I have never been to Levittown. Like many transplants to New York City, I am guilty of treating that section of Long Island the way that many New Yorkers treat the middle of the country (South Dakota) where I grew up: something one must pass through on the way to somewhere more desirable. Even if I were to visit Levittown today, I would not find the quintessential postwar suburban development portrayed in The Babylon Line. The majority of houses have been so altered that the bones of the prototype dwelling – a one-floor wooden dwelling on concrete slabs – would be difficult to detect.

Look to fiction for the truest history of the community. “Sure, they were little boxes when we first started,” says a character in WD Wetherell’s 1986 short story, “The Man Who Loved Levittown.” But “the minute we got our mitts on them we started remodeling them, adding stuff, changing them around.” The character recalls “the 50s. The early 60s. We were all going the same direction … Thanks to Big Bill Levitt we all had a chance. You talk about dreams. Hell, we had ours. We had ours like nobody before or since ever had theirs. SEVEN THOUSAND BUCKS! ONE HUNDRED DOLLARS DOWN! We were cowboys out there. We were the pioneers.’”

If the structures – and the pioneering -- have morphed radically since Levitt and Sons began building the development after the war, the demographics have not. According to the 2010 census, the community is 89 percent white, and less than one percent black. Originally, the community was even more homogenous. According to David Kushner’s 2009 book, Levittown: Two Families, One Tycoon, and the Fight for Civil Rights in America’s Legendary Suburb, Levittown’s original whites-only policy came under attack almost immediately. An opposition group was formed: the Committee to End Discrimination in Levittown. This group protested the sale of Levittown homes and pushed for an integrated community. In 1948, the United States Supreme Court declared that property deeds stipulating racial segregation were unenforceable by law. The “restrictive covenant” in the original rental, and then sales, agreement stipulated that houses could not be rented or sold to any but members of the "Caucasian" race.  By 1960 Levittown was still a completely white suburb.  Only well after the 1954 racial-integration decisions, including Brown v. Board of Education, was Levittown even nominally integrated.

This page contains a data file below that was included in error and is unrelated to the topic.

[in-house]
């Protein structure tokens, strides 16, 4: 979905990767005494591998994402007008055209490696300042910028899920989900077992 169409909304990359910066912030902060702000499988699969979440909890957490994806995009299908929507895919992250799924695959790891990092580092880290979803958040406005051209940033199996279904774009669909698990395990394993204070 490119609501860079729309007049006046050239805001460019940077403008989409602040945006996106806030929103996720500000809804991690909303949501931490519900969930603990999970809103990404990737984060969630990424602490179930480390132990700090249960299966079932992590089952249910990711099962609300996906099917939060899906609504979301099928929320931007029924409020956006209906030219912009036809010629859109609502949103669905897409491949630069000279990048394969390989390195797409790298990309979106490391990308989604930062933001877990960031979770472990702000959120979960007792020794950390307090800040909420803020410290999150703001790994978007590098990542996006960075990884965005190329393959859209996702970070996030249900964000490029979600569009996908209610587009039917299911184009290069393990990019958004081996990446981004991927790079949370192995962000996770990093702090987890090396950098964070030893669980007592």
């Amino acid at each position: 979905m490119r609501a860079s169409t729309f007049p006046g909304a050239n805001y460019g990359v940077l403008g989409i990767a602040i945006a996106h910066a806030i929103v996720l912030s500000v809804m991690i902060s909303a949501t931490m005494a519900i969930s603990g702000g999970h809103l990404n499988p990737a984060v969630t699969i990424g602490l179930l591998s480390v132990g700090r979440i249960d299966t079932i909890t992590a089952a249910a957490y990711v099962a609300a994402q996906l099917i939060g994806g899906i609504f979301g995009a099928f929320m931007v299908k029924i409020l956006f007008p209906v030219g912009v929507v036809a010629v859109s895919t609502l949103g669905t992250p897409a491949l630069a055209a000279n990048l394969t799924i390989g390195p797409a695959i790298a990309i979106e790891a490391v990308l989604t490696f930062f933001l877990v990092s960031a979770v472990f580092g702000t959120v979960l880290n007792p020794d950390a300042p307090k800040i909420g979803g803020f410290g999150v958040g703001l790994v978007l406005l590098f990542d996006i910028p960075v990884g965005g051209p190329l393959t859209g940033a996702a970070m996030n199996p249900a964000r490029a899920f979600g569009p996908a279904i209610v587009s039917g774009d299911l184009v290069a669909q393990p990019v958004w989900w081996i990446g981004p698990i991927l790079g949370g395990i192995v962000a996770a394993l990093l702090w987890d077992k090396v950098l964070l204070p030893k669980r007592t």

In The Babylon Line, we see the rigidity of the developer’s methods. Lawns must be tended, messiness is frowned upon. And we see how the town’s residents, such as the play’s Frieda, project the rules under which they suffer or have suffered – as Jews, as Levittonians – onto other residents. The character of Joan is suspected of poor citizenship: she stays in her house for long stretches, has no children, does not take part in community activities like the PTA. She is suffocating for lack of creative oxygen, responding to what Time magazine said in an otherwise flattering 1950 profile: “The community has an almost antiseptic air.”

But many residents experienced the postwar period more fondly. That character in the Wetherell story speaks for many of them: “There wasn’t anything we wouldn’t do for each other. Babysit, drive someone somewhere, maybe help out with a mortgage payment someone couldn’t meet.” Not only did the first generation of Levittown life have its communitarian aspects, it had actual regulations, such as Levitt’s insistence that no homeowner fence off a private yard from the shared green. Needless to say, that doesn’t happen in Levittown today.

Brendan Lemon is the editor of lemonwade.com